Ventilation costs

Heating, cooling, and ventilation of premises require some sort of energy. The data shows that approximately 50% of the energy is required for heating and cooling, while ventilation of premises uses the remaining 50%. If we ventilate the premises by opening windows, we lose nearly the entire energy that has been brought into the room (we refer to this as heat losses). To re-establish the desired indoor temperature conditions we need to heat or cool the room, which – in turn – leads to additional costs and increased CO2 emissions.

If we remain focused on the fact that about a half of generated energy is spent on heating and cooling, while the other half is spent on ventilation, installation of a ventilation system can lead to high potential savings. If we select the ventilation system with a high heat recovery rate, heat losses and ventilation costs will be lower. E.g. in case of a ventilation unit with 95% efficiency at the maximum air flow, our ventilation costs would decrease by 95%. Here is the calculation:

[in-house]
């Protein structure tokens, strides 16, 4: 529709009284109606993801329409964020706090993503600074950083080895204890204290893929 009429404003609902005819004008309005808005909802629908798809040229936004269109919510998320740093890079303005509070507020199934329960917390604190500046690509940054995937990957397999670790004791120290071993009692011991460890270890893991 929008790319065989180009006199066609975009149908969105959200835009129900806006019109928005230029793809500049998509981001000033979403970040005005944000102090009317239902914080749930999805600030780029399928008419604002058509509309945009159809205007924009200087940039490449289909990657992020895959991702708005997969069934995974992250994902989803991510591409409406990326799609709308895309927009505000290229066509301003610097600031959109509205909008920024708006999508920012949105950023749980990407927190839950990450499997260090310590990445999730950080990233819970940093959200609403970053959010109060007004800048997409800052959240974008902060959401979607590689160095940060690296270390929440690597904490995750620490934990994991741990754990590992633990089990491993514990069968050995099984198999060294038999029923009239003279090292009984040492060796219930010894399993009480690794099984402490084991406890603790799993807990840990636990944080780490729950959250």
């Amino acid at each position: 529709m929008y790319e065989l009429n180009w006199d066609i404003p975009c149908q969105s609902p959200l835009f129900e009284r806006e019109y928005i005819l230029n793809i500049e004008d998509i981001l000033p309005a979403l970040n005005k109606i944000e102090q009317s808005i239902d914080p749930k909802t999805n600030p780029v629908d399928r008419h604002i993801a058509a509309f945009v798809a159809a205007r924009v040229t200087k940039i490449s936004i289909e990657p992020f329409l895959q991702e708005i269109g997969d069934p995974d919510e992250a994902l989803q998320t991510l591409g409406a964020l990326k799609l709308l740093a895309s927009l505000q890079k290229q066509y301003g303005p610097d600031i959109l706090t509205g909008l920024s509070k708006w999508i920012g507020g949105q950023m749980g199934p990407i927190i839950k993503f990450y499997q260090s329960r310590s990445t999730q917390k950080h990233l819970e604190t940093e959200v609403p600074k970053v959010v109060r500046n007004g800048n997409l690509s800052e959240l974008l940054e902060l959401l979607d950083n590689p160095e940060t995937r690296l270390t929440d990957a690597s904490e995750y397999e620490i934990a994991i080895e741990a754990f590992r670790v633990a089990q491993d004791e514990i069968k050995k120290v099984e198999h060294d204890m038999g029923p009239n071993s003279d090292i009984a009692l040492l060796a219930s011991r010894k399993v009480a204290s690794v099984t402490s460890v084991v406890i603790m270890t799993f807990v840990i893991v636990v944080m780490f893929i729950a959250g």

Renovated buildings, where renovation includes the installation of energy efficient windows, façade and roof, use about 50kWh/m2 of energy for heating, cooling and ventilation. If we take a room of 60m2, the energy use will amount to about 3000 kWh, of which 1500 kWh will be used solely for ventilation. If we install a suitable ventilation unit with a 90% heat recovery rate (at the maximum air flow), the ventilation of the room will require 10% of the initially required 1500kWh, i.e. 150 kWh. If 1 kWh costs EUR 0.13, this means our ventilation costs will amount to EUR 19.5 instead of EUR 195 – heat losses will no longer amount to 50%, but they will drop to a mere 10% (as the unit has a 90% heat recovery rate).